NEWYou can now listen to Fox News articles!
The number of new coronavirus cases worldwide fell 19% last week while the number of deaths remained stable, according to the World Health Organization.
WHO EUROPE WARNS OF RISE IN COVID-19 IN EASTERN REGION
The United Nations health agency said in its weekly pandemic report on Tuesday evening that just over 16 million new COVID-19 infections and around 75,000 deaths were reported worldwide in the past week.
The Western Pacific was the only region to report an increase in new weekly cases, an increase of around 19%, Southeast Asia reported a decrease of around 37%, the largest drop globally . The number of deaths has increased by 38% in the Middle East and by about a third in the Western Pacific.
The highest number of new COVID-19 cases has been seen in Russia. Cases there and elsewhere in Eastern Europe have doubled in recent weeks, driven by a rise in the highly infectious omicron variant.
The WHO said all other coronavirus variants, including alpha, beta and delta, continue to decline globally as omicron crowds them out. Of the more than 400,000 COVID-19 virus sequences uploaded to the world’s largest virus database last week, more than 98% were omicron.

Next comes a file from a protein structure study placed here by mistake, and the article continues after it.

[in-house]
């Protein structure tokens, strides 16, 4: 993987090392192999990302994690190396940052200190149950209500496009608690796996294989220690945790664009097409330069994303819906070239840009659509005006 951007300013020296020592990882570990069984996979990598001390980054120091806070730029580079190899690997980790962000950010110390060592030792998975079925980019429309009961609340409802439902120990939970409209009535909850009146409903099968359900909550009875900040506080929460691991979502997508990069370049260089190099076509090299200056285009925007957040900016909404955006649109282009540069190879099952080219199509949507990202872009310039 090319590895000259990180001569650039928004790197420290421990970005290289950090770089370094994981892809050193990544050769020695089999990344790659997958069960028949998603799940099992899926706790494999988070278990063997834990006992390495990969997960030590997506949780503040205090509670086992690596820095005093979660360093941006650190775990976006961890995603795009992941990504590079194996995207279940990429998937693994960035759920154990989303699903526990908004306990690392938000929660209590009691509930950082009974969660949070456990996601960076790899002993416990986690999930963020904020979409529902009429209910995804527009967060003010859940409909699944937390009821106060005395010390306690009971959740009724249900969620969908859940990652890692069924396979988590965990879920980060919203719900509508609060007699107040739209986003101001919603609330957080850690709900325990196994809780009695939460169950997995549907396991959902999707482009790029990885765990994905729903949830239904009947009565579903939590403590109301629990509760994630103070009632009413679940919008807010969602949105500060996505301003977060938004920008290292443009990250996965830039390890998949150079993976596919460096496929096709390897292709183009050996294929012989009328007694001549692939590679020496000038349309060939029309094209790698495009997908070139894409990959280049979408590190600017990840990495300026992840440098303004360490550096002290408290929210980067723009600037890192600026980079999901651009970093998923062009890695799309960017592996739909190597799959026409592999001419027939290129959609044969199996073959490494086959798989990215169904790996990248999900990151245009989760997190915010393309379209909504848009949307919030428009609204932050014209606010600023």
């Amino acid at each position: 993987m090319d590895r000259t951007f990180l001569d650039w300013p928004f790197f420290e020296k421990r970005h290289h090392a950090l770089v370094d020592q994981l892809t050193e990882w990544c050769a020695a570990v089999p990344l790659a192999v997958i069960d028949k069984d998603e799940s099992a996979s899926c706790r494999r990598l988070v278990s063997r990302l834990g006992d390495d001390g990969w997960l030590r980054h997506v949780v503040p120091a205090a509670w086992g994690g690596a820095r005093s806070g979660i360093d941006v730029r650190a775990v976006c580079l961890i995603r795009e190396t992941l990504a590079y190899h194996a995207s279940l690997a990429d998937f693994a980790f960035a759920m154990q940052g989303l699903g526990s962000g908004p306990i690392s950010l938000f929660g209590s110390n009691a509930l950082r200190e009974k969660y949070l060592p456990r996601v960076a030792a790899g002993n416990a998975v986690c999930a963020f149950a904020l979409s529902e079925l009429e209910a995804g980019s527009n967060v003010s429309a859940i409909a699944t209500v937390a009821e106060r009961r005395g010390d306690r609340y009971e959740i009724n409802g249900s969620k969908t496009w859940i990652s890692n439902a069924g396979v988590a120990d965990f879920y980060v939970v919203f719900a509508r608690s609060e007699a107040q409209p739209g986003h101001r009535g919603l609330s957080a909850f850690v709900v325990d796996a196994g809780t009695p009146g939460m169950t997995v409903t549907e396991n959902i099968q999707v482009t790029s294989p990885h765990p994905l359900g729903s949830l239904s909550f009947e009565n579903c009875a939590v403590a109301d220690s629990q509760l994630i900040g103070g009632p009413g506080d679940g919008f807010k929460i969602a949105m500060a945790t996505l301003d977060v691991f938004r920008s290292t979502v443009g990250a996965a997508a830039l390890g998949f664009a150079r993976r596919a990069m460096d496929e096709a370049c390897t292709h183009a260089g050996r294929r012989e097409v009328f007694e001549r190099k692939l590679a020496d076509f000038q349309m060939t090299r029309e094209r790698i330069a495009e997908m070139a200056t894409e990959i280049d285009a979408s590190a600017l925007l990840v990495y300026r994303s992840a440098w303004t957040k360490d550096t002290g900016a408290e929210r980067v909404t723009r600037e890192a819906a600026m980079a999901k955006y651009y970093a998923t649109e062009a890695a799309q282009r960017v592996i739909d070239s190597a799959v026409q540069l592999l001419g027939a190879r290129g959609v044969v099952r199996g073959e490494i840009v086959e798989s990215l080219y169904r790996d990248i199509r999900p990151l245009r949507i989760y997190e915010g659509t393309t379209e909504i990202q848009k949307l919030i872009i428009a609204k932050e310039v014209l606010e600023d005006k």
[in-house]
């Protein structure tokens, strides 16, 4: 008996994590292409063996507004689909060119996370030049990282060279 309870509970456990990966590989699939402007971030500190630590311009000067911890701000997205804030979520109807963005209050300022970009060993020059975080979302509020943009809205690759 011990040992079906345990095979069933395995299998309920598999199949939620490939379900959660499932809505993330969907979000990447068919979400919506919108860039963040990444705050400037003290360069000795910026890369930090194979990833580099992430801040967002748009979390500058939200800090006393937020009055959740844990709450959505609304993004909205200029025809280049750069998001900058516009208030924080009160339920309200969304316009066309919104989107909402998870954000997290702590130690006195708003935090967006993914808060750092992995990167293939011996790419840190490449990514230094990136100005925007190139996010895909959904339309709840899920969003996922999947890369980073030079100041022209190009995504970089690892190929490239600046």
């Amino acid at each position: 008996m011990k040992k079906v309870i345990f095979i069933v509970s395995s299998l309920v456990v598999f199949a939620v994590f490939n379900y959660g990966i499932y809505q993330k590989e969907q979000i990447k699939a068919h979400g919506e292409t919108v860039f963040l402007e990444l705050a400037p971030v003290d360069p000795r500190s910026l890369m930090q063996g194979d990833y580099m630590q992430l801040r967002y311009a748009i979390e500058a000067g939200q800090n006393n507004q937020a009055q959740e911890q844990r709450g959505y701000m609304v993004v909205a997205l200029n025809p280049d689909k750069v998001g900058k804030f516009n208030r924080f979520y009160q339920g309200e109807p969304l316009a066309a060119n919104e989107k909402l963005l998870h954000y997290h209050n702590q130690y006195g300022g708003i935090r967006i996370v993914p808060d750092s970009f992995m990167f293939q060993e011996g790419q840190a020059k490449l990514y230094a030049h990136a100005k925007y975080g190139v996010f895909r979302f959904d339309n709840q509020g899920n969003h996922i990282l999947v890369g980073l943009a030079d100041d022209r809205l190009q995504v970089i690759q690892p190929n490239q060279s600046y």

MOTHER VACCINATED AGAINST COVID DURING PREGNANCY CAN REDUCE THE RISK OF INFANTS BEING HOSPITALIZED WITH COVID-19
The WHO said the BA.2 version of omicron appears to be “increasing steadily” and its prevalence has increased in South Africa, Denmark, the UK and other countries.
Health officials noted, however, that omicron causes milder disease than previous variants of COVID-19 and that in countries with high vaccination rates, hospitalization and death rates do not increase. have not increased substantially even with the spread of the omicron.
WHO director for Africa, Dr Matshidiso Moeti, said last week that there was “light at the end of the tunnel” for the continent and that even despite low vaccination rates, the Africa was transitioning from the acute pandemic phase of COVID-19.
CLICK HERE TO GET THE FOX NEWS APP
This optimism contrasts sharply with the warnings of WHO Director-General Tedros Adhanom Ghebreyesus, who has repeatedly stated that the pandemic is not over and that it is premature for countries to think the end may be imminent. .